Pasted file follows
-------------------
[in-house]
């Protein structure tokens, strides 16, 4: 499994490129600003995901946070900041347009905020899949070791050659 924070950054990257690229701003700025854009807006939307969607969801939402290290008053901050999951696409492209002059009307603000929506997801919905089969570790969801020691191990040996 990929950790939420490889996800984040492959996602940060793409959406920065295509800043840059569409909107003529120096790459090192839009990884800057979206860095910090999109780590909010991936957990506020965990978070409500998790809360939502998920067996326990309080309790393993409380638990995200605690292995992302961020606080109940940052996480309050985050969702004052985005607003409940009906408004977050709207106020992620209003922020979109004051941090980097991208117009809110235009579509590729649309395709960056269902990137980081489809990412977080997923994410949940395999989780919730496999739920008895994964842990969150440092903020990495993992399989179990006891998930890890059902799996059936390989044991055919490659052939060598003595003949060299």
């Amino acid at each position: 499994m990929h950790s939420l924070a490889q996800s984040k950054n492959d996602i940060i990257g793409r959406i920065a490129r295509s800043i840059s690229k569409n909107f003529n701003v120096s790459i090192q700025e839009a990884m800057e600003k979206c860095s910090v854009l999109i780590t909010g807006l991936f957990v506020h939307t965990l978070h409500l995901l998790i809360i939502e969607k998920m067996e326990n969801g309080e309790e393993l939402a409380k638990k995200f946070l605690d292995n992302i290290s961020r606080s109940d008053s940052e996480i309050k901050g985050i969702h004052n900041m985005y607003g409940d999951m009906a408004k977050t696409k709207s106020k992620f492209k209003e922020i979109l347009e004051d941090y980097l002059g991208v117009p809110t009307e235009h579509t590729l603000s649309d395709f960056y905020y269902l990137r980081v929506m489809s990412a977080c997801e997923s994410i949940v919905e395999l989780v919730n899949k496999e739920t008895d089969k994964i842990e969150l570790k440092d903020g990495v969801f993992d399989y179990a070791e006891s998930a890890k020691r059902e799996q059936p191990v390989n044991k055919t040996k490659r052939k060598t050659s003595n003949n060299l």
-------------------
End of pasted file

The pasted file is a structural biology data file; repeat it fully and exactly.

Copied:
[in-house]
């Protein structure tokens, strides 16, 4: 499994490129600003995901946070900041347009905020899949070791050659 924070950054990257690229701003700025854009807006939307969607969801939402290290008053901050999951696409492209002059009307603000929506997801919905089969570790969801020691191990040996 990929950790939420490889996800984040492959996602940060793409959406920065295509800043840059569409909107003529120096790459090192839009990884800057979206860095910090999109780590909010991936957990506020965990978070409500998790809360939502998920067996326990309080309790393993409380638990995200605690292995992302961020606080109940940052996480309050985050969702004052985005607003409940009906408004977050709207106020992620209003922020979109004051941090980097991208117009809110235009579509590729649309395709960056269902990137980081489809990412977080997923994410949940395999989780919730496999739920008895994964842990969150440092903020990495993992399989179990006891998930890890059902799996059936390989044991055919490659052939060598003595003949060299």
């Amino acid at each position: 499994m990929h950790s939420l924070a490889q996800s984040k950054n492959d996602i940060i990257g793409r959406i920065a490129r295509s800043i840059s690229k569409n909107f003529n701003v120096s790459i090192q700025e839009a990884m800057e600003k979206c860095s910090v854009l999109i780590t909010g807006l991936f957990v506020h939307t965990l978070h409500l995901l998790i809360i939502e969607k998920m067996e326990n969801g309080e309790e393993l939402a409380k638990k995200f946070l605690d292995n992302i290290s961020r606080s109940d008053s940052e996480i309050k901050g985050i969702h004052n900041m985005y607003g409940d999951m009906a408004k977050t696409k709207s106020k992620f492209k209003e922020i979109l347009e004051d941090y980097l002059g991208v117009p809110t009307e235009h579509t590729l603000s649309d395709f960056y905020y269902l990137r980081v929506m489809s990412a977080c997801e997923s994410i949940v919905e395999l989780v919730n899949k496999e739920t008895d089969k994964i842990e969150l570790k440092d903020g990495v969801f993992d399989y179990a070791e006891s998930a890890k020691r059902e799996q059936p191990v390989n044991k055919t040996k490659r052939k060598t050659s003595n003949n060299l």